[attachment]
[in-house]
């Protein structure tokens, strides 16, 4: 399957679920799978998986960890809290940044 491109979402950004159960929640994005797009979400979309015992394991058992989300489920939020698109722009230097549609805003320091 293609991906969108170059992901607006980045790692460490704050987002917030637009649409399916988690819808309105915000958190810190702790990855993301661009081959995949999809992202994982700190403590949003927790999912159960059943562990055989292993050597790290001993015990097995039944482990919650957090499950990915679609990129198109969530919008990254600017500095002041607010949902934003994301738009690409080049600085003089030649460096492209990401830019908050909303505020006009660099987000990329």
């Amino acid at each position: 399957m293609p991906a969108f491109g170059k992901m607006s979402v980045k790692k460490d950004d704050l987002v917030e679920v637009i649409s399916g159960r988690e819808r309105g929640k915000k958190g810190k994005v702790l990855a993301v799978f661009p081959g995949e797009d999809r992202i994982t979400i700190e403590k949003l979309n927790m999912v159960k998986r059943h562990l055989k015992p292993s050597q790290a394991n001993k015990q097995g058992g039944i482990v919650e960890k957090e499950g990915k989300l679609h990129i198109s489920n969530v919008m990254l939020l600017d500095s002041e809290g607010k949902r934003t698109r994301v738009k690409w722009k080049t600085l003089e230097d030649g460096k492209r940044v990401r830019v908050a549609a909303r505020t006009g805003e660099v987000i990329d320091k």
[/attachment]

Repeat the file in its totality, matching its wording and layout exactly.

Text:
[in-house]
């Protein structure tokens, strides 16, 4: 399957679920799978998986960890809290940044 491109979402950004159960929640994005797009979400979309015992394991058992989300489920939020698109722009230097549609805003320091 293609991906969108170059992901607006980045790692460490704050987002917030637009649409399916988690819808309105915000958190810190702790990855993301661009081959995949999809992202994982700190403590949003927790999912159960059943562990055989292993050597790290001993015990097995039944482990919650957090499950990915679609990129198109969530919008990254600017500095002041607010949902934003994301738009690409080049600085003089030649460096492209990401830019908050909303505020006009660099987000990329």
């Amino acid at each position: 399957m293609p991906a969108f491109g170059k992901m607006s979402v980045k790692k460490d950004d704050l987002v917030e679920v637009i649409s399916g159960r988690e819808r309105g929640k915000k958190g810190k994005v702790l990855a993301v799978f661009p081959g995949e797009d999809r992202i994982t979400i700190e403590k949003l979309n927790m999912v159960k998986r059943h562990l055989k015992p292993s050597q790290a394991n001993k015990q097995g058992g039944i482990v919650e960890k957090e499950g990915k989300l679609h990129i198109s489920n969530v919008m990254l939020l600017d500095s002041e809290g607010k949902r934003t698109r994301v738009k690409w722009k080049t600085l003089e230097d030649g460096k492209r940044v990401r830019v908050a549609a909303r505020t006009g805003e660099v987000i990329d320091k």